Viewing Ambedkar as a man of the future is hardly customary; indeed, India has more or less avoided dealing with him even historically. Although Ambedkar’s name is supposed to be known to every attentive middle-school kid in India, Indian politics and society have so far severely restricted the full significance of that name – lest it threaten some of the nation’s deepest social and religious orthodoxies, on one hand, and conventional structures of political control at the very top, on the other. Indicating this unspoken conspiracy, as Jaffrelot points out, is the fact that “the publication of Ambedkar’s collected works did not begin before the 1970s – in contrast to those of Gandhi, Nehru, Patel, and Pant”. As if in accordance, while outsiders have typically heard about the prevalence of caste in India, they have not heard about any native critics of caste.
For all that, by bringing Ambedkar to light through this book, Jaffrelot has catered not only to conscientious Southasians, but also to anyone in the world who may care about equality, justice, intellectual probity, and dignity in life. Insofar as Ambedkar the rebel wrote his doctoral dissertation within the field of Economics, there is an added poignancy to learning about him within the context of contemporary India, whose smug establishment intelligentsia happens to be enamoured by a very peculiar view of that discipline.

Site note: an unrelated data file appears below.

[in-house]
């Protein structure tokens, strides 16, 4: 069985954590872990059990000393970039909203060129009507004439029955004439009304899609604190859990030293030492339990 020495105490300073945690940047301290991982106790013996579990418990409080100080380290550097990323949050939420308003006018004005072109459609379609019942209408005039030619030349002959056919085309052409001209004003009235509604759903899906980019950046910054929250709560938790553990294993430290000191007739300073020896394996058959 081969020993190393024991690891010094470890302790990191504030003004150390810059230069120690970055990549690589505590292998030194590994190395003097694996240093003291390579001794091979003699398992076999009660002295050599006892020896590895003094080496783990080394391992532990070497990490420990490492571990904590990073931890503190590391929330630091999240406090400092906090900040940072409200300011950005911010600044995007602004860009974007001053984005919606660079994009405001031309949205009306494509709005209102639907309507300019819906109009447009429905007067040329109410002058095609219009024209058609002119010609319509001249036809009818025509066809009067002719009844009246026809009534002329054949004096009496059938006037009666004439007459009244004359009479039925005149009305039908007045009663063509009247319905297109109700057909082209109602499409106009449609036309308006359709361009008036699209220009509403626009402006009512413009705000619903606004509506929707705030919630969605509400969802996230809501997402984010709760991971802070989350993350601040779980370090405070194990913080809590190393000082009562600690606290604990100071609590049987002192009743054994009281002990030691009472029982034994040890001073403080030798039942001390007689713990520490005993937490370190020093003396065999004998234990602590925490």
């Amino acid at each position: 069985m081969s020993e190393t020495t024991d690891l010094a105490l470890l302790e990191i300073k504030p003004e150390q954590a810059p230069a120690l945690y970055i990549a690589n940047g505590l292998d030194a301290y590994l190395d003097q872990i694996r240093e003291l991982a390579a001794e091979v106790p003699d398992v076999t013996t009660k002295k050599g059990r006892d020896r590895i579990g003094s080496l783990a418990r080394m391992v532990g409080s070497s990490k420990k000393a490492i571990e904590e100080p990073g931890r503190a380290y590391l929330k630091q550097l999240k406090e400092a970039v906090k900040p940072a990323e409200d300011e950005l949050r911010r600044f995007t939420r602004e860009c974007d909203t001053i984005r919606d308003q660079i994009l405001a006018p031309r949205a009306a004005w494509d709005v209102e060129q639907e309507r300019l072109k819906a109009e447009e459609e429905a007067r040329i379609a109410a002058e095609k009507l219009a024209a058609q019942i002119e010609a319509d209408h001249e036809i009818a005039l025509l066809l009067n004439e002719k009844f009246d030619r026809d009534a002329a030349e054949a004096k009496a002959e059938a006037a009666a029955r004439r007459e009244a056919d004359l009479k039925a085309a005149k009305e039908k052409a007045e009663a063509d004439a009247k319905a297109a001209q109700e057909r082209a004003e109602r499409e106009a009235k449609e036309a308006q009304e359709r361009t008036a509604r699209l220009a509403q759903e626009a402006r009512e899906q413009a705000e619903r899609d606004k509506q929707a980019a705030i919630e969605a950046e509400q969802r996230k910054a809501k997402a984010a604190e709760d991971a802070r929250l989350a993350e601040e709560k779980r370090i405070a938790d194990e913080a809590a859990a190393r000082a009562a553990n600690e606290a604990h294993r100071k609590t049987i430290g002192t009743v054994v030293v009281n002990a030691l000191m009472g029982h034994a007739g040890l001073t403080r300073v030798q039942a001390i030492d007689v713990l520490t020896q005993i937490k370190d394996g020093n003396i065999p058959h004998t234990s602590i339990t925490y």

Not a full or conventional biography, Jaffrelot’s is a “strategy-oriented” account of how Ambedkar evolved, through his childhood and until his death, as someone who explored and employed a variety of strategies to scrutinize and annihilate “the mechanisms of caste”. Jaffrelot’s stress on evolution, no less than strategy, is justified because Ambedkar was a real pioneer – an original reformer – who only gradually came to grips with a complex reality to which he was a born (and powerless) outsider.
Aiming to “shed light on (Ambedkar’s) contribution to the emancipation of the Untouchables and…the social and political transformation of India,” Jaffrelot shows that Ambedkar “moved cautiously from one objective to the next”. Broadly speaking, he initially “strove to reform the Untouchables, so as to enable them to advance within a wider Hindu society (particularly via education), and later turned to politics in the 1930s”. In the process, and given the inevitable overlap among his objectives (as much as because of political necessity), the “parties that he founded emerged sometimes as Untouchable organizations and sometimes as the rallying-points of all the oppressed”.